Artificial intelligence can play a key role in drug discovery, especially artificial neural networks, such as deep neural networks or recurrent networks, driving the development of this field. Many applications in property or activity prediction, such as physical chemistry and ADMET properties, quantitative structure-property relationship (QSPR) or quantitative structure-activity relationship (QSAR), support this application. Artificial intelligence promotes the development of biologically active molecules toward the desired characteristics. Combined with the synthesis plan and the feasibility of easy synthesis, the possibility of computers automatically discovering drugs is increasing.
High-quality input data is very important for the decision-making of predictive models. Without proper data and understanding of the scope of data application, no matter how good a model method is, it is difficult to output useful results. When considering whether the data is suitable for modeling, the most important thing we need to pay attention to is whether the data comes from the terminal. If not, the model may be wrong. There are different levels of uncertainty within and between data. Some data are related because they originate from the same problem. This requires humans to make reasonable annotations, but such a lengthy process is often ignored. Although to a certain extent we can use automatic labeling instead, AI can only provide limited help by inferring context and automatically detecting inconsistent labeling errors. Another challenge of labeling is the constant change and inconsistency of the understanding of biological issues, that is, the lack of a coherent knowledge system.
Despite the continuous development of high-throughput technology and synthetic chemistry, the chemistry space we search only occupies a small part. Cutting-edge methods such as DNA coding libraries can only test about 10^7-10^10 molecules. According to the different restriction conditions, we estimate that the chemical space of drug-like compounds is about 10^18-10^200 molecules. We have no way to exhaust all molecules, so the core question of drug design is "what should we do next." Medicinal chemists design based on their experience and the feasibility of synthesis, but based on the complexity of human diseases and the many difficulties faced in medicinal chemistry, if there is a method that can put forward new hypotheses, this will be useful for drug design.
Drug discovery needs to balance multiple indicators in the design process including target potential, selectivity, clearance rate, and permeability. However, optimizing one of the properties may reduce the other properties. Such a conflicting problem can be solved by the calculation framework of Multi-Objective Optimization (MOO). To carry out MOO, we must first train a predictive model for each chemical property, and then try to solve the optimization problem through the MOO algorithm, that is, find one or a series of molecules with better comprehensive properties. Since these properties usually conflict with each other, our goal is to generate a series of potential lead molecules, each of which has a trade-off between different properties, but they have been optimized to the best structure in a certain property. Such a set of solutions can be considered as the optimal boundary, and moving along the boundary will produce multiple optimal solutions. The current challenge for MOO is to construct them in reverse to some extent to find the chemical properties corresponding to the optimal activity (reverse QSAR). Similar to the de novo molecular design mentioned above, generative AI models may be suitable for solving such problems.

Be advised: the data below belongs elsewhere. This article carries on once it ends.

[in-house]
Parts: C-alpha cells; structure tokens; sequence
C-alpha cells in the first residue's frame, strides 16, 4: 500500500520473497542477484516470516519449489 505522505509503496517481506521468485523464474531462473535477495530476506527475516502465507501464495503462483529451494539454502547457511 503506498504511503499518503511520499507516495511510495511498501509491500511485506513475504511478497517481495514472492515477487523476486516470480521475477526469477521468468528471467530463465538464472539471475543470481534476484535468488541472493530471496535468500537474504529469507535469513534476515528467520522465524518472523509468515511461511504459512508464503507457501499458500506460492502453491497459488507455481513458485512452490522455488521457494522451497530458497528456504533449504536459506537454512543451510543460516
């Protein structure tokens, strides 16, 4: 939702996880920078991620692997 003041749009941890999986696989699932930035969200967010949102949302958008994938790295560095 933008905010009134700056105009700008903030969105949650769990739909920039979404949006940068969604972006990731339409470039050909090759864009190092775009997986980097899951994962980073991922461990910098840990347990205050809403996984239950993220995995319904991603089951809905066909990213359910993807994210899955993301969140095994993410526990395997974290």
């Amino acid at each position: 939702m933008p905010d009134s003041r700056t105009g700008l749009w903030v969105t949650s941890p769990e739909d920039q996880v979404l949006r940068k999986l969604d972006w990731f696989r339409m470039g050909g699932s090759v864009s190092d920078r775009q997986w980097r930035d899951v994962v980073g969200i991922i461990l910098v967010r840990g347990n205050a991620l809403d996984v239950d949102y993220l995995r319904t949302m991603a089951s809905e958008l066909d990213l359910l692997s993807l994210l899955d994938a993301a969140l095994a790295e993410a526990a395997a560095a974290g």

In the drug discovery phase, discovering and optimizing a chemical molecule requires a lot of time and investment, and the risk is extremely high. Therefore, R&D personnel continue to invest in improving the ability to detect compounds. This generates a lot of data points but also brings a lot of challenges. In drug discovery, the main process of improving the properties of the lead molecule to the properties required by the drug candidate is called the Design-Make-Test-Analyse (DMTA) cycle. This classical method based on hypothesis first uses available data to generate hypotheses and design molecules, then synthesize the designed compounds, and test them with appropriate detection methods to verify whether the hypothesis is correct and improve the understanding of the problem. Then, analyze this knowledge and transform it into a hypothetical design for the next cycle.
Pharmaceutical companies have begun to apply AI-related technologies to research and development projects through cooperation, but it is not time to place all bets on AI-based drug design. Due to the high complexity and uncertainty of drug development, we should still treat it with curiosity and caution, and strive to focus on providing solutions to key problems ranging from 0 to 1 such as new targets/new sites for current drug development. To achieve its maximum effect. The use of AI in drug design requires a long-term perspective, which can improve the efficiency of each stage of research and development, and reduce the barriers between different scientific research cultures, so as to build a healthy innovative drug research and development ecosystem.